Unfortunately, it is all too easy to see bits of ourselves in other people when we don’t know them well. You see scruples in the post because you have suffered from them. I see someone trying to see how close he can get to the “fire” (of sin) and not get burned, because that is unfortunately the way my own sins creep up on me. Quite probably we are both wrong. The problem is, that if someone does not suffer from scrupulosity, they may be only too glad to think that they do, and avoid going to confession to the detriment of their souls. I have seen a lot of people on this forum tell people they were being scrupulous when I could see no evidence for it at all, and I think it would be safer if people were a bit more guarded about it.
But I agree that everyone means well and I have probably been too snarky. Apologies.
I heard a priest say it in an online homily. I don’t know where I ran across it.
I know that the Catechism distinguishes between the proximate and remote occasions of sin. The Catechism tells that only the proximate occasions of sin must be avoided. Furthermore it states that unavoidable near occasions don’t have to be avoided. DuH…
We know that thought and intention are equivalent to action from Jesus’ teachings of adultery and the Sermon on the Mount. Since we know that one who lusted after another man’s wife has already committed adultery, does the same train of thought tell us that a man who walks into a house of prostitution has already committed fornication by not avoiding the near occasion of sin? Does that alcoholic walking in a bar room only to “enjoy the ambiance” commit a sin before he starts drinking?
My guess is that the answer is yes. If we put ourselves into a situation where it is only through the grace of God that we can leave without a sinful act, we committed a sin.
I’m sorry, but that makes no sense to me. We count on God’s grace to avoid sin. So you’re now saying that if we count on His grace to avoid sin, we’ve sinned. Not Catholic teaching. Actually not any Christian teaching.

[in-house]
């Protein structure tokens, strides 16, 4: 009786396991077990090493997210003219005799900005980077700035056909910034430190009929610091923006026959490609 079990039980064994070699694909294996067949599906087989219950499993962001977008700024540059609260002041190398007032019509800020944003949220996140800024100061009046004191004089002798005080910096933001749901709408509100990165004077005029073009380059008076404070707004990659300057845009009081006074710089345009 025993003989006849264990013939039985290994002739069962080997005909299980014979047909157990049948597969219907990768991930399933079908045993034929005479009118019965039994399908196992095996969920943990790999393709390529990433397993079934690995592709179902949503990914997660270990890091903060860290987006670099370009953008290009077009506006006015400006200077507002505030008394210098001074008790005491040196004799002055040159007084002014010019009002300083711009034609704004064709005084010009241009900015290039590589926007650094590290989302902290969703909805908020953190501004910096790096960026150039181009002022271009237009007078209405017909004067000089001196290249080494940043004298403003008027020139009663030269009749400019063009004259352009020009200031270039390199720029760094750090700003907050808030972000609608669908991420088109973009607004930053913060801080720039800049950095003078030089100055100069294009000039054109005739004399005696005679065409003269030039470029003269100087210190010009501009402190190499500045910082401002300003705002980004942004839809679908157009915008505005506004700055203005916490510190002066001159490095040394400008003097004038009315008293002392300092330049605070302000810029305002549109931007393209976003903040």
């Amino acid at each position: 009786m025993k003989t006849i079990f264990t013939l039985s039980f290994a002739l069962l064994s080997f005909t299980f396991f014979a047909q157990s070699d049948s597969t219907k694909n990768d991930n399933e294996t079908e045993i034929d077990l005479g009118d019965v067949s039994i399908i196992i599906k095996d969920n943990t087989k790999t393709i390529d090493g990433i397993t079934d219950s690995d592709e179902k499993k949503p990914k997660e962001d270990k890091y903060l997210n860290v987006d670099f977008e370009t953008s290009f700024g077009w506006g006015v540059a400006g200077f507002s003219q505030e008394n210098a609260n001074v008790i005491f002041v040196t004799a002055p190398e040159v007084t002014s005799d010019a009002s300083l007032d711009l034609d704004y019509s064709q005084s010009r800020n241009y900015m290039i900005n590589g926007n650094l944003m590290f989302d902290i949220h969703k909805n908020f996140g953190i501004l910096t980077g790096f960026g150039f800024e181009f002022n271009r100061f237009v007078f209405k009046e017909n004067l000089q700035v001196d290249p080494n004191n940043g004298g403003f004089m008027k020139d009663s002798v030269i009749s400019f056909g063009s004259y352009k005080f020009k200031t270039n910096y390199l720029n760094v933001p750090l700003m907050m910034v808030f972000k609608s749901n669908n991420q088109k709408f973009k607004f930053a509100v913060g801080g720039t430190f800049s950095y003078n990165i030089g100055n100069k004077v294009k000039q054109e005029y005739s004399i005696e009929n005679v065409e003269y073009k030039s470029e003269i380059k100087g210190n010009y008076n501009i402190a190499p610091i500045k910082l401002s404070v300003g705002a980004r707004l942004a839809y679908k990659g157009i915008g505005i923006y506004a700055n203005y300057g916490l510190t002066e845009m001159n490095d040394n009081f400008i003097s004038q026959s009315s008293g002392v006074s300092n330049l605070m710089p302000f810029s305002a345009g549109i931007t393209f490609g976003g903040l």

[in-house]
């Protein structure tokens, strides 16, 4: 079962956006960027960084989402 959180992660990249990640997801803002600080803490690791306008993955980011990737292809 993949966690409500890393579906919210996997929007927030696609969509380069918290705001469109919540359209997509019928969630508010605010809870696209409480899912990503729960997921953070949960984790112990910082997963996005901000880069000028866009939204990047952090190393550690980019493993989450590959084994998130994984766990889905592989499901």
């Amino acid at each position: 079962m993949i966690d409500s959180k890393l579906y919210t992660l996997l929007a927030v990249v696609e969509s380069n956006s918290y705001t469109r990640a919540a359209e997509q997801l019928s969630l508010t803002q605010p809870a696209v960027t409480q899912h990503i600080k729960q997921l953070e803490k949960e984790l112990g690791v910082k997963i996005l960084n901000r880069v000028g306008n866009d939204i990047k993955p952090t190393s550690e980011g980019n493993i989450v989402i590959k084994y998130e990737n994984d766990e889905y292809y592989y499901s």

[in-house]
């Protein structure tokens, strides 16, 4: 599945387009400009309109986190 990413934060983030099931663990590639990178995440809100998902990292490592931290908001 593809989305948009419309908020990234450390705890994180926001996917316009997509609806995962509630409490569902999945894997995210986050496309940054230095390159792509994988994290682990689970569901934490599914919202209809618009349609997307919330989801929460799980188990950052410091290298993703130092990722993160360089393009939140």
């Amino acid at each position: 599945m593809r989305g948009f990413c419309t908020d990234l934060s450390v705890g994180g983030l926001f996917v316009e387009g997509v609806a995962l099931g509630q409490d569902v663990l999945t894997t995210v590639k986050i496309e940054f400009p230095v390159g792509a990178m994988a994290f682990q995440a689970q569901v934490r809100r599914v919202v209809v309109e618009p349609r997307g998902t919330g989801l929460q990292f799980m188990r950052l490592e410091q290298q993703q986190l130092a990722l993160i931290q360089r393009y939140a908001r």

I believe that isn’t what is meant. Of course without God’s grace we can’t avoid sin. But if the grace that He gives us in a particular instance is the grace to be able to avoid putting ourselves in tempting situations, and we refuse that grace, we may not also receive the grace to avoid temptation once we’re in the tempting situation. We certainly can’t say to Him, “No, I don’t want the grace to avoid going into the bar. Give me the grace to go into the bar and not drink instead!”
That paragraph made a lot more sense in my head, but hopefully the meaning struggles through.
Anyway, there is a difference between sanctifying grace, which is “a stable and supernatural disposition” and allows us to increase in virtue, and actual grace, which is something specific to the individual situation. We can never avoid sin without sanctifying grace, but we don’t need actual grace to avoid every individual sin we might commit. If we count on sanctifying grace to avoid sin, that includes developing the character to refuse to place ourselves in tempting situations. It is wrong to count on actual grace to keep from a particular instance of sin, if we could have avoided the situation. I’m not sure, but I think that would be presumption, a sort of, “I don’t have to try to avoid sinning, I’ll just count on God to stop me.”
You would depend on actual graces in situations where you couldn’t avoid the tempting situation, e.g. at the family wedding that has alcohol at it, if you are an alcoholic.